«Return to Blog List How, When and Where Buyers Want Case Studies

When it comes to customer success stories and case studies, real research comes few and far between. Not many have tried to measure the impact of stories on the sales process.

Yet, Eccolo Media is about as close as anyone gets. For the past three years, the organization has spearheaded a B2B Technology Collateral Survey, basically asking buyers of B2B technology what marketing materials they consume during the decision-making process.

Out this summer, the 2010 survey report offers insight specifically on how influencers and decision-makers use five different types of collateral: white papers, case studies/success stories, podcasts, video, and brochures/datasheets.

At the risk of throwing a bunch of stats at you, I’m providing highlights of the customer story related parts of the survey here. It’s just really good stuff!

Not only does this insight help companies plan collateral accordingly but also guide writers in what audiences want today.

67 percent recently consumed customer stories – Sixty-seven percent of those surveyed said they consumed case studies/success stories in the preceding six months, coming in #2 after white papers

Nearly 80 percent say case studies/success stories are influential – Seventy-nine percent said case studies are moderately to very influential.

More prefer written – Sixty-five percent said they prefer a written case study while 33 percent prefer video and two percent audio testimonials. Savvy companies today create both to appeal to different audiences and different times in the sales cycle.

Longer stories are trending – In 2008, respondents preferred two-page case studies. This year, 37 percent prefer four pages, 35 percent said two pages or less and 28 percent said six pages. Clearly, they want detailed stories.

Survey says…
“In general, the larger the company, the longer they prefer their case studies to be, with the largest percentage of respondents from small companies (33 percent) preferring two-page case studies, the largest percentage from middle-market firms (40 percent) and large enterprises (39 percent) preferring four-page case studies.”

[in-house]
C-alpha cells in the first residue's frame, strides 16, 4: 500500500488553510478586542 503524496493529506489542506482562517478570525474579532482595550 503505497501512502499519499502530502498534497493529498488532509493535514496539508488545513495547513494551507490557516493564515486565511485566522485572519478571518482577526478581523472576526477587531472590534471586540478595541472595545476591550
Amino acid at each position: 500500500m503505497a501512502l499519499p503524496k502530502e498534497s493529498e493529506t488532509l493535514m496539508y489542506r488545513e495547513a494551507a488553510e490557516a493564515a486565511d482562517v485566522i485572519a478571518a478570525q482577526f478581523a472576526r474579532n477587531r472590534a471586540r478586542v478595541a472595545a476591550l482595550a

More download/print customer stories than last year (vs. reading online) – In last year’s survey, 84 percent said they read case studies online. This year, however, 74 percent say they read online. The rest download/print them to read.

They share case studies with colleagues – Eighty-seven percent share customer stories with at least 1 other person, with some sharing them with up to five or more.

Video and audio are being embedded and clicked in written case studies – Sixty-six percent said they have consumed case studies that have video and audio links embedded in them, which is higher than for any of the other collateral types in the survey. Moreover, 93 percent said they clicked to that content.

Corporate websites are the #1 source for case studies – The greatest percentage of respondents indicated they obtained case studies from company web sites, compared to receiving them from colleagues, sales reps, a direct response campaign or through social media.

They consume case studies early in the cycle – Forty-nine percent consume customer stories for the first time during the pre-sales exploration phase, with 34 percent during the initial sales process.

Pretty impressive, huh? In short, buyers evaluating technology B2B purchases find customer stories valuable in their decision-making and they share them with others.

If case studies/success stories are not in a company’s marketing mix, but in the competitors’, then the company may be at a disadvantage.

What are you seeing? Similar trends in your  business?

One Response to How, When and Where Buyers Want Case Studies

  1. excellent data, Thanks Casey.
    My clients simply tell me, that Reference Stories are the most wanted content on their websites.